Strat-O-Matic is a board game with dice, cards and charts. At first glance, it looks like a math teacher tried to spruce up the multiplication tables with baseball references.
There is a card for the batter and a card for the pitcher, both carefully crafted so the frequency of each result -- home run, strikeout, double play and everything in between -- mirrors the players' real-life statistics. Dice rolls point to outcomes on either card or to charts that take into account fielding or ballpark conditions. Each year new cards are created, representing the new results of the previous season.
No time is wasted on frills like illustrations. The magic of Strat-O-Matic is in its realism: how the cards of major leaguers perform as well as the players on whom they're based.
On Saturday, the company will celebrate the 50th anniversary of the game's first commercial edition with a free event in New York City. Over half a century, the game has captivated and influenced key minds in and around baseball, from journalists and fans to players and executives, which is all the more remarkable considering the game's humble origins as the brainchild of an 11-year-old boy from Long Island who used it as an escape from his complicated father.
Hal Richman was born in 1936, the heart of the Great Depression. His father, Irving, was an insurance executive who could be imposing and overbearing. He grew up in the ghetto, according to Hal, and didn't shy away from physical confrontations. He was the rare man of that era to lift weights recreationally.
"I had a father I loved, but he was a very difficult man," Hal Richman says. "As a youngster being brought up by him, he really didn't know how to father and was very difficult, so I had to escape him. By playing sports, which he knew nothing about, I was able to go into that area and get away from him."
Richman, by his own admission, wasn't much of an athlete. Though a pretty good table-tennis player, he had less success playing baseball and basketball. He's quick to joke about his Great Neck (N.Y.) High School basketball team that didn't win a game and was voted the worst team on Long Island -- and he wasn't even good enough to make it.
He needed another outlet to fill his love of sports. Even at age 11, Richman was frustrated by the baseball simulation games that existed, such as Ethan Allen's All-Star Baseball. That game didn't account for the pitcher's ability, and its spinner was both an imprecise tool for dictating outcomes and susceptible to wearing down. Dice, on the other hand, would solve the deficiencies of the spinner. So in his desire to invent a new game, Richman rolled two dice 5,000 times, logging the results to determine each number's probability. He used that information to design a more realistic baseball game.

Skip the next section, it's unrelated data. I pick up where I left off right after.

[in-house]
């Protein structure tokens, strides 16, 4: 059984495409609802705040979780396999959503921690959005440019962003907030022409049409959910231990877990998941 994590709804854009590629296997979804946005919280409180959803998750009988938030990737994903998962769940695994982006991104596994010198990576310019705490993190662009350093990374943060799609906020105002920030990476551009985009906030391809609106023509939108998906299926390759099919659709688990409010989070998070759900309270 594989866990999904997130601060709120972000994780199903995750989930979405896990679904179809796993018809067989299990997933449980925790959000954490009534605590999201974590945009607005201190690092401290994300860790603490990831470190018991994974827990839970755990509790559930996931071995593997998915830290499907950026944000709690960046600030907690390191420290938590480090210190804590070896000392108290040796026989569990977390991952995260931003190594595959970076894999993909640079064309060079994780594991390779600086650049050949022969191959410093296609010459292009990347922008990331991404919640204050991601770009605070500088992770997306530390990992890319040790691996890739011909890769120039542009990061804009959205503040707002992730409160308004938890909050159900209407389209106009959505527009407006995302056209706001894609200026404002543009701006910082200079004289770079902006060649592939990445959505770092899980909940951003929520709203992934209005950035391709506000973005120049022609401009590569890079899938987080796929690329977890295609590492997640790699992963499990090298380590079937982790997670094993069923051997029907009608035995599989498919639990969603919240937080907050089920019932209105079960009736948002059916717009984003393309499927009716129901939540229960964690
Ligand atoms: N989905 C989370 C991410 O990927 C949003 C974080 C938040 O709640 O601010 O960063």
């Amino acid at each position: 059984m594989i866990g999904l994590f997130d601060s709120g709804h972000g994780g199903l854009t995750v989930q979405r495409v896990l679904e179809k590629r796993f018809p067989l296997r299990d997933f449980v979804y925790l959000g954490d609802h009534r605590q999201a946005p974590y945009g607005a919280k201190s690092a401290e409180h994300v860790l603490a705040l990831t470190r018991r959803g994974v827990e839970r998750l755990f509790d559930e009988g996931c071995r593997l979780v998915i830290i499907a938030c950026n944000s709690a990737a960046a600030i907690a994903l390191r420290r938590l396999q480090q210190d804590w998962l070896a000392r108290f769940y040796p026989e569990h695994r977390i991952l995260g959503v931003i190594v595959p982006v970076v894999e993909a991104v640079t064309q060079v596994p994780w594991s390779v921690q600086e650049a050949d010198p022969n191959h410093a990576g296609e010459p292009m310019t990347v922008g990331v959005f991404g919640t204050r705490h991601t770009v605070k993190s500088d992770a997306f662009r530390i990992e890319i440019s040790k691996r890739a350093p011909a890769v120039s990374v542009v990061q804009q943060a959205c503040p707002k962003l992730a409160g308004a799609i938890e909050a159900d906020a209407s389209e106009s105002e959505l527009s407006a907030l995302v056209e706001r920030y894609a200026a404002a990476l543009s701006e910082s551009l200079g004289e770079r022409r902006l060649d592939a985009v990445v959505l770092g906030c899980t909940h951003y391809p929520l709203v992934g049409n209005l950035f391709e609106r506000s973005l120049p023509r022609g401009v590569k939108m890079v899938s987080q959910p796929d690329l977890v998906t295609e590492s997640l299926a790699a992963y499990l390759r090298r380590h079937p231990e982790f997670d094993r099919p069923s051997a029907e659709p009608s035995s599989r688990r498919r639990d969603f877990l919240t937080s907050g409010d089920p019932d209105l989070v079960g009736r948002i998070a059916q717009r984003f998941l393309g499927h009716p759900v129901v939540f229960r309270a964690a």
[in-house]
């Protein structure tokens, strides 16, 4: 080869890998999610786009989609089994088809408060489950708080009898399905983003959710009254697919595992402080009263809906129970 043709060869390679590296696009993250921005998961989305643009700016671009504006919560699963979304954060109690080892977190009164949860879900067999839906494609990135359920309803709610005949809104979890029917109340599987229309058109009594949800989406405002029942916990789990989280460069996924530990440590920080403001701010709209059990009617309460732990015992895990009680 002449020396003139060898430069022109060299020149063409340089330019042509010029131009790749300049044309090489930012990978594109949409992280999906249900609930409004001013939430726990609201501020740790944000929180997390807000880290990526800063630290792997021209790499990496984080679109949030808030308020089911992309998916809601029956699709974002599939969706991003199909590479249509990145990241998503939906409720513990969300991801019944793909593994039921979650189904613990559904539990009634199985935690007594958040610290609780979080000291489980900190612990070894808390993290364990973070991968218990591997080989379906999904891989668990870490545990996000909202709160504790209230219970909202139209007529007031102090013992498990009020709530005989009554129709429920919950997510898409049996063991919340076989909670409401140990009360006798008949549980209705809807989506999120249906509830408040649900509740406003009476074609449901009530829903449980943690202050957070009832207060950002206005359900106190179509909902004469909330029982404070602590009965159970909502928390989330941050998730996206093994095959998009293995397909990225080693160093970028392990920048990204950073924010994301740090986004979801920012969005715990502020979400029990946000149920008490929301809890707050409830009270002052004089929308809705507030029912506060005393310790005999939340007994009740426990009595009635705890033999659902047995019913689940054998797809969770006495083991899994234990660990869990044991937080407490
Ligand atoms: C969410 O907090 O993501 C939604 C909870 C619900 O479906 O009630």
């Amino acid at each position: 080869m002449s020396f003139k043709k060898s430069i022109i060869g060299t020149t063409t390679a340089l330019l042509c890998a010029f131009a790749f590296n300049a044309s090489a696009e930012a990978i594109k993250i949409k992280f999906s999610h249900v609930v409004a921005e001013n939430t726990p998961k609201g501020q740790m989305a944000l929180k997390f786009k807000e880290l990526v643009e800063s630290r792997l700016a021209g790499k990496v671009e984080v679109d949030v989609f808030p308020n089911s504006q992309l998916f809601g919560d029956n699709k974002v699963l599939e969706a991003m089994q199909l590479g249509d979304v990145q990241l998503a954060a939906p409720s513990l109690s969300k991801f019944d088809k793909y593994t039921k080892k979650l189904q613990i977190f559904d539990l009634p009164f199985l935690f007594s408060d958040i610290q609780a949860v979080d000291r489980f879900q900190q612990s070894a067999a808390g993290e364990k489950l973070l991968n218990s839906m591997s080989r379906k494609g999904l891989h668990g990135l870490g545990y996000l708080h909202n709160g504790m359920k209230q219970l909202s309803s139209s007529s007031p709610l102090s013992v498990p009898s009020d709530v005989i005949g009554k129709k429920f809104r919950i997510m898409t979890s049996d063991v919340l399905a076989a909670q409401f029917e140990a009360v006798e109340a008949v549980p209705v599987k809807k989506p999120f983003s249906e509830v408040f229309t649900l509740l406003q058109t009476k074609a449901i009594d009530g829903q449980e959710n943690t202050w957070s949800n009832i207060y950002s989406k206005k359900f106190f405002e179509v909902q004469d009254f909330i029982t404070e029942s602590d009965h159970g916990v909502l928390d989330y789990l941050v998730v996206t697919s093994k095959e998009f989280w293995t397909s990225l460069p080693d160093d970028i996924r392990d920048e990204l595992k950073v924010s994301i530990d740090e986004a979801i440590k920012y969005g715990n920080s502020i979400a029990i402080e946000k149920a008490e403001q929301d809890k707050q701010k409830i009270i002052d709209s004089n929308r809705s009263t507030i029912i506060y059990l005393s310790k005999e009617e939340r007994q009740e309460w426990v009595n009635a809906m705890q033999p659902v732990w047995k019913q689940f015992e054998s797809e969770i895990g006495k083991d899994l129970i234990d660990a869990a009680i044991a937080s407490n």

"Creating this game was his psychological escape where he could retreat to his room to be with his heroes," says Glenn Guzzo, author of the 2005 book Strat-O-Matic Fanatics.
While Richman shared his game with a few friends throughout his childhood, he mostly played the game himself. After he graduated from Bucknell, becoming the first in his family to finish college, Hal's father wanted his son to follow him into the insurance business. His mother, a real estate agent, knew Hal didn't want to, so she set up a meeting with a man in the toy business to whom she had sold a house. They met for three hours and the man said his game had promise, but that it just wasn't commercial.
Hal returned home, sat at the breakfast table in his kitchen, grabbed a few multi-colored dice and, overcome with frustration, just kept rolling and rolling. That's when he had an epiphany. He would add a third die to the roll, so that half the time the result of the at bat would be dictated by the hitter's card (if the third die was a 1, 2 or 3) and half the time by the pitcher's card (for a 4, 5 or 6).
"That step is what made the baseball game," Richman says. "This would not have happened if I hadn't been stimulated by this man's criticism."
Next, he needed a name. Richman had been reading the dictionary, hoping a word might trigger an idea. He stumbled across "strategicalmatical." He kept playing the word through his head while shoveling snow on a winter day and -- remember, this is the era that spawned the Chop-o-Matic and, later, the Veg-o-Matic -- settled on the game's first and only name: Strat-O-Matic. ("Strategicalmatical" has since been retired from dictionaries.)
Success wasn't immediate. In 1961 and '62 Richman lost the few thousand dollars he had invested in the game. In '63 he borrowed $5,000 from his father with the understanding that, if he didn't pay it back, he'd go into the insurance business. That was the year Strat-O-Matic had its breakthrough. Games for other sports would soon follow, and Richman would become a career entrepreneur. He never did have to sell insurance.